| May 28, 2021

Just like hamburgers and hot dogs, a sizzling grill is a symbol of summer. But grilling isn't just about great food and perfect grill marks on your steak and veggies, backyard barbecues often create treasured memories with family, friends, and neighbors.

Keep in mind, however, that when you grill, you're literally playing with fire. Thousands of people each year learn this the hard way, suffering damage to their homes and property, or being seriously injured in grilling accidents.

In 2012, Hannah Storm, an ESPN SportsCenter anchor, was badly burned while preparing to cook dinner for her children. After wind blew out the flame, propane gas pooled on her grill and became an explosive fireball when she attempted to re-ignite it. Only the instinct to close her eyes upon seeing the flame saved her corneas, but her face, neck, chest and hands suffered first- and second-degree burns.

You can prevent grilling accidents by taking some simple precautions. The tips below can help ensure you cook only burgers - and not your house -  and prevent injury the next time you fire up the grill.


  • Your grill, whether gas or charcoal, should be on a level surface outdoors, away from anything that could be ignited by flames such as bushes, fences, deck railings, or outdoor furniture.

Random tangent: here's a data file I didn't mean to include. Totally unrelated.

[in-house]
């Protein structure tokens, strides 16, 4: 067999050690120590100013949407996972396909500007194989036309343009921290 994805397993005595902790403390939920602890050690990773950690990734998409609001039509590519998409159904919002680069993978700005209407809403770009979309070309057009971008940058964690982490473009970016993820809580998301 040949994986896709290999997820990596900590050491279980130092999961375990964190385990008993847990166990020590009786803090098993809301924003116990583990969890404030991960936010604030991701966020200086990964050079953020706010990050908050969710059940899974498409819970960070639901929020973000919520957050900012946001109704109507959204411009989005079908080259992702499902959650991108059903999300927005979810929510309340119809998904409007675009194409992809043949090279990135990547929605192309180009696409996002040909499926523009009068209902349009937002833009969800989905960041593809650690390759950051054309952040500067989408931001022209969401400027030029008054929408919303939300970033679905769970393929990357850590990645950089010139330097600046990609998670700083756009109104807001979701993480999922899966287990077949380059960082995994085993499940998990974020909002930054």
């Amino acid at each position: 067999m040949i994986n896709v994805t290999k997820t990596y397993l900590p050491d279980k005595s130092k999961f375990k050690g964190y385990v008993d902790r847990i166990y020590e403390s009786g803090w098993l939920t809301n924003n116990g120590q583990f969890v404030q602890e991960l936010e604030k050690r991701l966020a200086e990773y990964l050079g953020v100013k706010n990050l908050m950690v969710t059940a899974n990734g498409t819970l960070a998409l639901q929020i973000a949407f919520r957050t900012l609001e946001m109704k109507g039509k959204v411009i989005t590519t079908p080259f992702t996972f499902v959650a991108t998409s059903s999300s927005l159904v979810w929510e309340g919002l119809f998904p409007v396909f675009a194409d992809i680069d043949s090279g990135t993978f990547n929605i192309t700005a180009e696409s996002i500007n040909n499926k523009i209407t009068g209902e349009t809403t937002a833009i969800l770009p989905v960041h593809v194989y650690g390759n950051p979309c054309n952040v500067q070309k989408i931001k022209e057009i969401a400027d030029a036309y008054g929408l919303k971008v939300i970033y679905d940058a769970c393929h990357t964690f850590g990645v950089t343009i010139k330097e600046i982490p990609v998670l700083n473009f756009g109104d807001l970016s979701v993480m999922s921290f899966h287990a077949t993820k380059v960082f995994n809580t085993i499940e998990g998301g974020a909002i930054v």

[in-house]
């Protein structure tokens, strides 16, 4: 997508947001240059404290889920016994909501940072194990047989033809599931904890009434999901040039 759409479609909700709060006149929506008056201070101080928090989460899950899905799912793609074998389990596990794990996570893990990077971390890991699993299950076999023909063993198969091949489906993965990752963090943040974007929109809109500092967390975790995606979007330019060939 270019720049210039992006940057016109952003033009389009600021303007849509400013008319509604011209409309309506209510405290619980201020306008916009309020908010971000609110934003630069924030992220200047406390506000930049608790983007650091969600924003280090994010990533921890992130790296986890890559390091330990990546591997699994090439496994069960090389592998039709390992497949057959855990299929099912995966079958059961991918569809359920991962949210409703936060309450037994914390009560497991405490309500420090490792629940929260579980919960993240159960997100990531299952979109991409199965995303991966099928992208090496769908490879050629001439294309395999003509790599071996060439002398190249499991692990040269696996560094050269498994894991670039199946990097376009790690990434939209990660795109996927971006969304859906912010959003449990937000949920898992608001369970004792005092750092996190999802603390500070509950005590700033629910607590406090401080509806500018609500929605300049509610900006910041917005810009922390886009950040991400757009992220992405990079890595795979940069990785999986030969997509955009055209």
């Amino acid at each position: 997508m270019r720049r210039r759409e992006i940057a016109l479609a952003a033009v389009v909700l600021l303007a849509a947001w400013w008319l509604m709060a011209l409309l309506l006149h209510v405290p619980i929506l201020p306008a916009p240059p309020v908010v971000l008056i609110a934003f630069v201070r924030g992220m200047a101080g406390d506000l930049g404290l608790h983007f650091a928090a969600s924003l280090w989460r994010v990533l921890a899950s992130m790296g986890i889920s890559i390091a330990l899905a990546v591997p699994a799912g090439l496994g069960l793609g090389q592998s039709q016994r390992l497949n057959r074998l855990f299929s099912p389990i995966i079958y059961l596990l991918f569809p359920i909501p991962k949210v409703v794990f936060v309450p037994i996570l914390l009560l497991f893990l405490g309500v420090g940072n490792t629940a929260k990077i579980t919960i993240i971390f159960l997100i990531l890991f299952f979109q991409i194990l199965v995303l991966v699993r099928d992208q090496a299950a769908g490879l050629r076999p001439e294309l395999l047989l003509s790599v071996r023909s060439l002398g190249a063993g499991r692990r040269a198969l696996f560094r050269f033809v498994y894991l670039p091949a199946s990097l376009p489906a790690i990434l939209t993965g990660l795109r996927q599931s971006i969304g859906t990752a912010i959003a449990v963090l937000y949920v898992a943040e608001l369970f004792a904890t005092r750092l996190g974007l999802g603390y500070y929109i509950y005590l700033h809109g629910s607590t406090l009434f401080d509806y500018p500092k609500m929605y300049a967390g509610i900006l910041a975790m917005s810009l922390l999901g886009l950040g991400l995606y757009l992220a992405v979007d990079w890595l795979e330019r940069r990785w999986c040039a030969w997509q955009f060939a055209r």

• NEVER use a grill indoors. Odorless carbon monoxide fumes could kill you.
  • Keep your grill clean and well-maintained. Remove grease buildup from the grills and in trays below the grill. Check parts regularly to determine if replacements are needed.
  • Never leave a hot grill unattended or let children or pets play near it.


  • Do not add lighter fluid directly to hot coals. The flame could travel up the stream of fluid and burn you.
  • Never use gasoline or kerosene to light a charcoal fire.
  • Use flame-retardant mitts and long-handled barbecue tongs, as coals can reach up to 1000 degrees.
  • To dispose of coals, allow the ashes to cool for at least 48 hours before disposal in a non-combustible container. If you can't wait 48 hours, carefully place coals individually in a can of sand or bucket of water.


  • Check the gas tank hose for leaks before using it for the first time each year. Apply a light soap and water solution to the hose. A propane leak will release bubbles. If your grill has a gas leak, by smell or by the soapy bubble test, and there is no flame, turn off the gas tank and grill. If the leak stops, get the grill serviced by a professional before using it again. If the leak does not stop, call the fire department.
  • If you smell gas while cooking, immediately get away from the grill and call the fire department. Do not move the grill.
  • If the flame goes out, turn the grill and gas off and wait at least 15 minutes before re-lighting it.
  • Do not keep a filled propane tank in a hot car or trunk. When getting containers refilled, make that your last stop before going home.
  • Store propane tanks in an upright position, and never indoors. (source)

From all of us at ALINK Insurance Services®, happy grilling, and stay safe this summer!


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